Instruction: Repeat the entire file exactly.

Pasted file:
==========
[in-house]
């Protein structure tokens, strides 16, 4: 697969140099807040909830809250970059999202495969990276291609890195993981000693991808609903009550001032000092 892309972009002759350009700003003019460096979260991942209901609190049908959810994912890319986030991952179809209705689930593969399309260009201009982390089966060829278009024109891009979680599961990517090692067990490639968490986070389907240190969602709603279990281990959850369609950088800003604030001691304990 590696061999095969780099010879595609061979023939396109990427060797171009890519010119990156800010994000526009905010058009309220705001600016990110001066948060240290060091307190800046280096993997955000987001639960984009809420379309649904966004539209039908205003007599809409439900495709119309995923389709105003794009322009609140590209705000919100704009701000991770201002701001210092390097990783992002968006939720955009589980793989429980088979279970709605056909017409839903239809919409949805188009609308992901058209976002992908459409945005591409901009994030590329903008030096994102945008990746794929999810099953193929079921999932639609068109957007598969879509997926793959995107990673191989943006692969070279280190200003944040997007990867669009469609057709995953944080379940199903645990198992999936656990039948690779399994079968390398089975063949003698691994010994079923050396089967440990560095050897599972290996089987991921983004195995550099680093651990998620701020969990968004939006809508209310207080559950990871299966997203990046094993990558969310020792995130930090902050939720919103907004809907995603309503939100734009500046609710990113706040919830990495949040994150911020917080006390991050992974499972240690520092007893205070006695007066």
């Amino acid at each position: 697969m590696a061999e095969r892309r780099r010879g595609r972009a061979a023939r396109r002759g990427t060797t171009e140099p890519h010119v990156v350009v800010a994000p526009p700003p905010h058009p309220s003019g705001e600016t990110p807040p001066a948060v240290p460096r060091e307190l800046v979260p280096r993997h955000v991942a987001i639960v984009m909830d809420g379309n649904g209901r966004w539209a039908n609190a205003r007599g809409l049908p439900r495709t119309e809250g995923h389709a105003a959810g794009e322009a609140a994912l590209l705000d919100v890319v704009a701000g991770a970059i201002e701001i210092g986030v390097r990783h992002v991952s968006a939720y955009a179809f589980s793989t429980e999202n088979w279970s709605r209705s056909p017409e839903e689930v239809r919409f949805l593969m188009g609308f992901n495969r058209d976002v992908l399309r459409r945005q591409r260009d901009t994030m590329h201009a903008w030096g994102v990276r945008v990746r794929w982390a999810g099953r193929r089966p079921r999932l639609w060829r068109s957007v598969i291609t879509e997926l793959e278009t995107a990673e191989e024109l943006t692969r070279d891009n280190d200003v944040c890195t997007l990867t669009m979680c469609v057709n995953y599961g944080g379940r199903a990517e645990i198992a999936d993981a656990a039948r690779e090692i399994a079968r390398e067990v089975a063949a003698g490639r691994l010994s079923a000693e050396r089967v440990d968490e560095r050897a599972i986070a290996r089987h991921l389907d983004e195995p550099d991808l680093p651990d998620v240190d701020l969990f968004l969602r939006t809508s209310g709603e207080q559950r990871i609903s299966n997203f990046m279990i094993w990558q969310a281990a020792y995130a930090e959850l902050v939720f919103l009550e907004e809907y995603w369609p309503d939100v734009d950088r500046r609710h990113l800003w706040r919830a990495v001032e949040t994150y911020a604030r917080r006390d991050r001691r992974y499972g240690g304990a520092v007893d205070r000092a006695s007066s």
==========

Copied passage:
[in-house]
């Protein structure tokens, strides 16, 4: 697969140099807040909830809250970059999202495969990276291609890195993981000693991808609903009550001032000092 892309972009002759350009700003003019460096979260991942209901609190049908959810994912890319986030991952179809209705689930593969399309260009201009982390089966060829278009024109891009979680599961990517090692067990490639968490986070389907240190969602709603279990281990959850369609950088800003604030001691304990 590696061999095969780099010879595609061979023939396109990427060797171009890519010119990156800010994000526009905010058009309220705001600016990110001066948060240290060091307190800046280096993997955000987001639960984009809420379309649904966004539209039908205003007599809409439900495709119309995923389709105003794009322009609140590209705000919100704009701000991770201002701001210092390097990783992002968006939720955009589980793989429980088979279970709605056909017409839903239809919409949805188009609308992901058209976002992908459409945005591409901009994030590329903008030096994102945008990746794929999810099953193929079921999932639609068109957007598969879509997926793959995107990673191989943006692969070279280190200003944040997007990867669009469609057709995953944080379940199903645990198992999936656990039948690779399994079968390398089975063949003698691994010994079923050396089967440990560095050897599972290996089987991921983004195995550099680093651990998620701020969990968004939006809508209310207080559950990871299966997203990046094993990558969310020792995130930090902050939720919103907004809907995603309503939100734009500046609710990113706040919830990495949040994150911020917080006390991050992974499972240690520092007893205070006695007066």
């Amino acid at each position: 697969m590696a061999e095969r892309r780099r010879g595609r972009a061979a023939r396109r002759g990427t060797t171009e140099p890519h010119v990156v350009v800010a994000p526009p700003p905010h058009p309220s003019g705001e600016t990110p807040p001066a948060v240290p460096r060091e307190l800046v979260p280096r993997h955000v991942a987001i639960v984009m909830d809420g379309n649904g209901r966004w539209a039908n609190a205003r007599g809409l049908p439900r495709t119309e809250g995923h389709a105003a959810g794009e322009a609140a994912l590209l705000d919100v890319v704009a701000g991770a970059i201002e701001i210092g986030v390097r990783h992002v991952s968006a939720y955009a179809f589980s793989t429980e999202n088979w279970s709605r209705s056909p017409e839903e689930v239809r919409f949805l593969m188009g609308f992901n495969r058209d976002v992908l399309r459409r945005q591409r260009d901009t994030m590329h201009a903008w030096g994102v990276r945008v990746r794929w982390a999810g099953r193929r089966p079921r999932l639609w060829r068109s957007v598969i291609t879509e997926l793959e278009t995107a990673e191989e024109l943006t692969r070279d891009n280190d200003v944040c890195t997007l990867t669009m979680c469609v057709n995953y599961g944080g379940r199903a990517e645990i198992a999936d993981a656990a039948r690779e090692i399994a079968r390398e067990v089975a063949a003698g490639r691994l010994s079923a000693e050396r089967v440990d968490e560095r050897a599972i986070a290996r089987h991921l389907d983004e195995p550099d991808l680093p651990d998620v240190d701020l969990f968004l969602r939006t809508s209310g709603e207080q559950r990871i609903s299966n997203f990046m279990i094993w990558q969310a281990a020792y995130a930090e959850l902050v939720f919103l009550e907004e809907y995603w369609p309503d939100v734009d950088r500046r609710h990113l800003w706040r919830a990495v001032e949040t994150y911020a604030r917080r006390d991050r001691r992974y499972g240690g304990a520092v007893d205070r000092a006695s007066s």